History of the 1620s House and Garden
Donington Le Heath Manor House is one of the oldest houses in Leicestershire and was built in around 1290.
The land was owned and given to Charley Priory by William de Sees in 1204 to help the passage of his soul through purgatory. The Priory then let out the house and grounds to tenants.
The present house was rebuilt by a lawyer named Robert de Herle in around 1290. One of his clients was John Comyn, Earl of Buchan, of Whitwick Castle.
It is uncertain whether the original manor house had a separate kitchen block, joined to the surviving chamber block by a great hall, or whether the building that survives was purpose-built as a private house by Robert.
After the death of Robert’s wife, Isabella, in c1320, the Manor House tenancy passed to the Pakeman and Digby families.
During the Wars of the Roses, the Digbys fought for the Lancastrians and lost four brothers at the Battle of Towton (1461). Although the house was technically owned by the Church, it was confiscated by the Yorkist King Edward IV.
Sir John Digby, who fought for Henry Tudor in the Battle of Bosworth (1485), regained tenancy of the Manor.
In 1536, after the dissolution of Ulverscroft Priory, which then owned the Manor House, Henry VIII sold the Manor House to the Digby family.
The most famous Digby family member was Sir Everard Digby, who was hung, drawn and quartered for his part in the conspiracy to kidnap Princess Elizabeth from Coombe Abbey following the intended blowing up of King James and Parliament in the Gunpowder Plot (1605).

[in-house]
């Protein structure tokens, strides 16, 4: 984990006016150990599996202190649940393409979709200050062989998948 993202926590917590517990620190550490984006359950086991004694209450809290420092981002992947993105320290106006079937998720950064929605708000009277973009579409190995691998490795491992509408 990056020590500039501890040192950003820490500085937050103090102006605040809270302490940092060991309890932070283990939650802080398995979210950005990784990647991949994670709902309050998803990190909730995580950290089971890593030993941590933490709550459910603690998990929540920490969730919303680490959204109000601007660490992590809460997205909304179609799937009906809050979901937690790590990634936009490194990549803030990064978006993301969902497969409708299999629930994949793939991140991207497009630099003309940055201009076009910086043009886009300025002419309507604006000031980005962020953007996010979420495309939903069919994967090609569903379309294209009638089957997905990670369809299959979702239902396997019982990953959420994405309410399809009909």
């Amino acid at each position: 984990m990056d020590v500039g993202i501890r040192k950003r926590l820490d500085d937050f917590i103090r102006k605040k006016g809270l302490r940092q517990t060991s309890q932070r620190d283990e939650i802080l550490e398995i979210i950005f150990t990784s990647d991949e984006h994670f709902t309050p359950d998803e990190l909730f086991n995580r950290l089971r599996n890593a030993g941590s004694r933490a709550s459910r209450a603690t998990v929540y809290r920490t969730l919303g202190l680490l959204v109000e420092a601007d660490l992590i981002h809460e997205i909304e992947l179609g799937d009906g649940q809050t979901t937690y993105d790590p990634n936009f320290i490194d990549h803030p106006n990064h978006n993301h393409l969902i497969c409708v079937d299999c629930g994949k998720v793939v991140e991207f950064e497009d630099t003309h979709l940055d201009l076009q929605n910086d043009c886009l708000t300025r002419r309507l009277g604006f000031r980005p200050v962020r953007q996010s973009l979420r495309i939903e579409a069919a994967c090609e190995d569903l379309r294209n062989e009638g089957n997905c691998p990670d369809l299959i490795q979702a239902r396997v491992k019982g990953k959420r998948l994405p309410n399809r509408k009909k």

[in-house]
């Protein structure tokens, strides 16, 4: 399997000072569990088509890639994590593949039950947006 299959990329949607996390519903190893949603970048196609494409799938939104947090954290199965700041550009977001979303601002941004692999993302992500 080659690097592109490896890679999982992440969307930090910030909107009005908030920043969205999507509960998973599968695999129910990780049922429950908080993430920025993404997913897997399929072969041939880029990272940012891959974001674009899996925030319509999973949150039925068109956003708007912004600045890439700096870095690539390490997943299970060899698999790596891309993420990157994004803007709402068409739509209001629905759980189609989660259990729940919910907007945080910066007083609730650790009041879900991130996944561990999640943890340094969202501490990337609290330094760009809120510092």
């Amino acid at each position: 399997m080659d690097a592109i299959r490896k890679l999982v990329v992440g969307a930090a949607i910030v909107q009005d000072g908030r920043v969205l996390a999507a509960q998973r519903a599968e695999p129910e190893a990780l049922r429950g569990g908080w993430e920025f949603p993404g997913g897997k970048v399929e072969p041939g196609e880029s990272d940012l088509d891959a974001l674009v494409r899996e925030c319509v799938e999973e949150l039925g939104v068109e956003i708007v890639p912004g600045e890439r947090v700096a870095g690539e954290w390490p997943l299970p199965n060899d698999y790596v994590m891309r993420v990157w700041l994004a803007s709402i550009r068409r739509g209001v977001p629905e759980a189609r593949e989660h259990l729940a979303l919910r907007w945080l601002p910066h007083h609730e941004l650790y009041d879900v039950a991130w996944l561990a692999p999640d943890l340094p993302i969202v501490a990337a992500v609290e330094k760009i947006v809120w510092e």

Sir Everard’s uncle, John Digby, owned the house at the time of his execution.
In1614 James Digby, second son of John Digby, owned the house.
In 1618 Anna Digby (half-sister of James), married Thomas Swinglehurst of London. The modernisation of the house, by the addition of up-to-date mullioned windows and a new roof, may well be part of a marriage settlement or gift from the Digby family.
Early in 1620, Thomas and Anne Swinglehurst owned the house and presumably lived in it but, later in the year they moved and sold the house back to the Digby Family – to either John or James.
By 1627 the land had been broken up into three parts. One part including a dovecote (and presumably the house), went to the Dilke Family of Maxstoke Castle, which contains ‘Sir Everard Digby’s dining table’.
In 1670 the owner, Thomas Harley, died, leaving the Manor House and a large area of land in a charitable trust. From 1670 to 1960 the Harley trust let out the Manor to many different tenant families. Because the rent went mostly to the charity, very little was changed in the house, preserving many 13th and 17th century features.
In 1960 the house was sold to a local farmer, who raised pigs inside the house, accelerating its deterioration.
In 1963 the house was listed as an ancient monument.
In 1965 Leicestershire County Council bought the house and began a full restoration, which took seven years.